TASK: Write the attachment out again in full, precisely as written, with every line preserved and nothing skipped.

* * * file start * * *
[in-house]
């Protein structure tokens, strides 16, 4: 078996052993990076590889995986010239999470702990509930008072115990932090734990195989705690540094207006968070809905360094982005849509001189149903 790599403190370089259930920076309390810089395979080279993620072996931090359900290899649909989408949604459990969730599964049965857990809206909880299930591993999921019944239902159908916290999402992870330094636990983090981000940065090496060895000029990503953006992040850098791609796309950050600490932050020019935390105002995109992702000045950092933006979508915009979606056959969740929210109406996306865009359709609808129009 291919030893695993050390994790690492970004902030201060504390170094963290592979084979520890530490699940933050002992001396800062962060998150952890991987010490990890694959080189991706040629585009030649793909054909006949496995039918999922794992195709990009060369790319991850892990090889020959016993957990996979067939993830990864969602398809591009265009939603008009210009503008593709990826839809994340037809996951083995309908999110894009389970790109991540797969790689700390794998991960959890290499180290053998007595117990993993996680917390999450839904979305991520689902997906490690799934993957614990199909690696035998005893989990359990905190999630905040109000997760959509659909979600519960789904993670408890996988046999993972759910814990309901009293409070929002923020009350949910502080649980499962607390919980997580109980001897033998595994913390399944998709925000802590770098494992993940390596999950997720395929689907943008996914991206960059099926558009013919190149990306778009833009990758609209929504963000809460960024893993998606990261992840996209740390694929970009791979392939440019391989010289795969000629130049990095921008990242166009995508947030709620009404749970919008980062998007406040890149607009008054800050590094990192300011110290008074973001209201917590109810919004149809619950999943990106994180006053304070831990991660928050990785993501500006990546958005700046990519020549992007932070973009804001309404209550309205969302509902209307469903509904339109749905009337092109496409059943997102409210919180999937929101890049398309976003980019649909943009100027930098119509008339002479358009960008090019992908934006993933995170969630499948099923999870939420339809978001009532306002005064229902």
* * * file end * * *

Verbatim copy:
[in-house]
């Protein structure tokens, strides 16, 4: 078996052993990076590889995986010239999470702990509930008072115990932090734990195989705690540094207006968070809905360094982005849509001189149903 790599403190370089259930920076309390810089395979080279993620072996931090359900290899649909989408949604459990969730599964049965857990809206909880299930591993999921019944239902159908916290999402992870330094636990983090981000940065090496060895000029990503953006992040850098791609796309950050600490932050020019935390105002995109992702000045950092933006979508915009979606056959969740929210109406996306865009359709609808129009 291919030893695993050390994790690492970004902030201060504390170094963290592979084979520890530490699940933050002992001396800062962060998150952890991987010490990890694959080189991706040629585009030649793909054909006949496995039918999922794992195709990009060369790319991850892990090889020959016993957990996979067939993830990864969602398809591009265009939603008009210009503008593709990826839809994340037809996951083995309908999110894009389970790109991540797969790689700390794998991960959890290499180290053998007595117990993993996680917390999450839904979305991520689902997906490690799934993957614990199909690696035998005893989990359990905190999630905040109000997760959509659909979600519960789904993670408890996988046999993972759910814990309901009293409070929002923020009350949910502080649980499962607390919980997580109980001897033998595994913390399944998709925000802590770098494992993940390596999950997720395929689907943008996914991206960059099926558009013919190149990306778009833009990758609209929504963000809460960024893993998606990261992840996209740390694929970009791979392939440019391989010289795969000629130049990095921008990242166009995508947030709620009404749970919008980062998007406040890149607009008054800050590094990192300011110290008074973001209201917590109810919004149809619950999943990106994180006053304070831990991660928050990785993501500006990546958005700046990519020549992007932070973009804001309404209550309205969302509902209307469903509904339109749905009337092109496409059943997102409210919180999937929101890049398309976003980019649909943009100027930098119509008339002479358009960008090019992908934006993933995170969630499948099923999870939420339809978001009532306002005064229902």